CarefulBuilder14 wrote:That does make sense. If a person has been on time with all their bills in the last three years, that's a pretty good indication they are at least organized. Of course, a bankruptcy five years in the past might tell a different story of financial health.
Average age of accounts is entirely different from payment history. Bankruptcy is another, entirely different, thing from either. (It's possible, though very unusual, to go bankrupt without having a negative payment history. I'm actually not sure bankruptcy, per se, is reflected in a FICO score, but it's a drop dead no-way-dude flag for many lenders.) If you have bunch of lates, an average age of accounts that bolstered by a pocket full of amexes backdated to 1066 isn't going to help you.
The importance of lates does decrease over time, at least for 30 and 60 day ones, and one or two that are more than four years old won't hurt you too much. More than a handful, or 90 and 120 lates, and you're hosed. The handling of lates is something that varies widely between models (even between different FICO models). The usual point of a score used for new accounts is "how likely is this person to become 90 days late in the first N months" (N is usually 24, but can be different, depending on the product invovled.), and long lates make it more likely. Short lates, to some point, don't.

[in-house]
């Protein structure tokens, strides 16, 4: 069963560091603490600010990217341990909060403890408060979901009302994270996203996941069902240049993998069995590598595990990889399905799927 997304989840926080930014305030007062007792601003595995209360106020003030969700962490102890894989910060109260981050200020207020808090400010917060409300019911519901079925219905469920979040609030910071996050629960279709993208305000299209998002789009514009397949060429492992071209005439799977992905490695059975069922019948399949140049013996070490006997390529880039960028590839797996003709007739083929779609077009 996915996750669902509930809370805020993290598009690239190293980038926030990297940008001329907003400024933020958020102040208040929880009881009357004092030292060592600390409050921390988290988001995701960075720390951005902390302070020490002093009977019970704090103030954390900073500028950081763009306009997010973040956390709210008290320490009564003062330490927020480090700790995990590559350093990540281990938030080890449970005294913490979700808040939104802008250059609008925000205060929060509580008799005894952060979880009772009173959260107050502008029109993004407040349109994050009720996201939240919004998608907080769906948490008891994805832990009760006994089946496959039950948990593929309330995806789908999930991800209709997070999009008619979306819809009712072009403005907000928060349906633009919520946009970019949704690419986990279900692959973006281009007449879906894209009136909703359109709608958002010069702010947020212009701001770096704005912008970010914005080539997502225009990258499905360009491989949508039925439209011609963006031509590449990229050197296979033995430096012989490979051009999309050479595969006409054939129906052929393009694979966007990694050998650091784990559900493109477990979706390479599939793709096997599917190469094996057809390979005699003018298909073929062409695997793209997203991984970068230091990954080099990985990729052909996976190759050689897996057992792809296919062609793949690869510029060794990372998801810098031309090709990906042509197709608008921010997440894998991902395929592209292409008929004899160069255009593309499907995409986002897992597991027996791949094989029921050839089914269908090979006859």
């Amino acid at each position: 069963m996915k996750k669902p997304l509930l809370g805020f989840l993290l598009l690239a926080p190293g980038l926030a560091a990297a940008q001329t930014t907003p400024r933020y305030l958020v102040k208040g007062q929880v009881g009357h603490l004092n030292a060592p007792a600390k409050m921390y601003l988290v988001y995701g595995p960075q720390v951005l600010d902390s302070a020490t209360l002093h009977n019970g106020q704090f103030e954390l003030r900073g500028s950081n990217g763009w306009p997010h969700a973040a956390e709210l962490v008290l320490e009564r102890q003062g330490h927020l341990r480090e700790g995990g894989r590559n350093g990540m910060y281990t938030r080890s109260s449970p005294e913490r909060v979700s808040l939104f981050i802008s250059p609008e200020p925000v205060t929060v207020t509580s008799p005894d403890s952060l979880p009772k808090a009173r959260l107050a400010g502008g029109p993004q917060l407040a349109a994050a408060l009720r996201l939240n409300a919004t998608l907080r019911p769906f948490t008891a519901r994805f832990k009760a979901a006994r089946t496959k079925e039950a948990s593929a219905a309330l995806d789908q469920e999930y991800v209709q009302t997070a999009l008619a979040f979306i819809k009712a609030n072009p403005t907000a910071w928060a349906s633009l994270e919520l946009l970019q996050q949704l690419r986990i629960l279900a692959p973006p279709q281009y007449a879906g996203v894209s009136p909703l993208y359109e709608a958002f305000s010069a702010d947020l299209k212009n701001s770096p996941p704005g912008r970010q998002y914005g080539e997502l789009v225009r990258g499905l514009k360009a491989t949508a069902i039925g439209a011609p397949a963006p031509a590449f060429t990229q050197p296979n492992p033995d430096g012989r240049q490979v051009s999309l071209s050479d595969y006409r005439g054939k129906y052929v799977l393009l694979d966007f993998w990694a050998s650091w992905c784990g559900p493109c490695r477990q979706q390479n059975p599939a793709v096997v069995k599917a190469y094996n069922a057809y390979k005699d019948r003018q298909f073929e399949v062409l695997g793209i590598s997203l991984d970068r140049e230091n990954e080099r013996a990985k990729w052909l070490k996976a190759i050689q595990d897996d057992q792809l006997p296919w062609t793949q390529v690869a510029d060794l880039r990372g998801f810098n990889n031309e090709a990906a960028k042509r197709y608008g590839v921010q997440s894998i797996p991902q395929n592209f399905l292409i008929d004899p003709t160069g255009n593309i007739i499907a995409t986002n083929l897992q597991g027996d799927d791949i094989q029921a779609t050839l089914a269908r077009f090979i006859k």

Once they decide to approve you, most lenders use a different set of criteria (a different score, or a combination of scores, or something proprietary) to figure out what your rate and limits will be. For instance, a lender might approve two people with the same fico and incomes, one with a history of lates, and one not, and give the guy with lates a higher interest rate and higher limits -- because he carries a balance and pays interest. or they might not, because they have different goals for the product.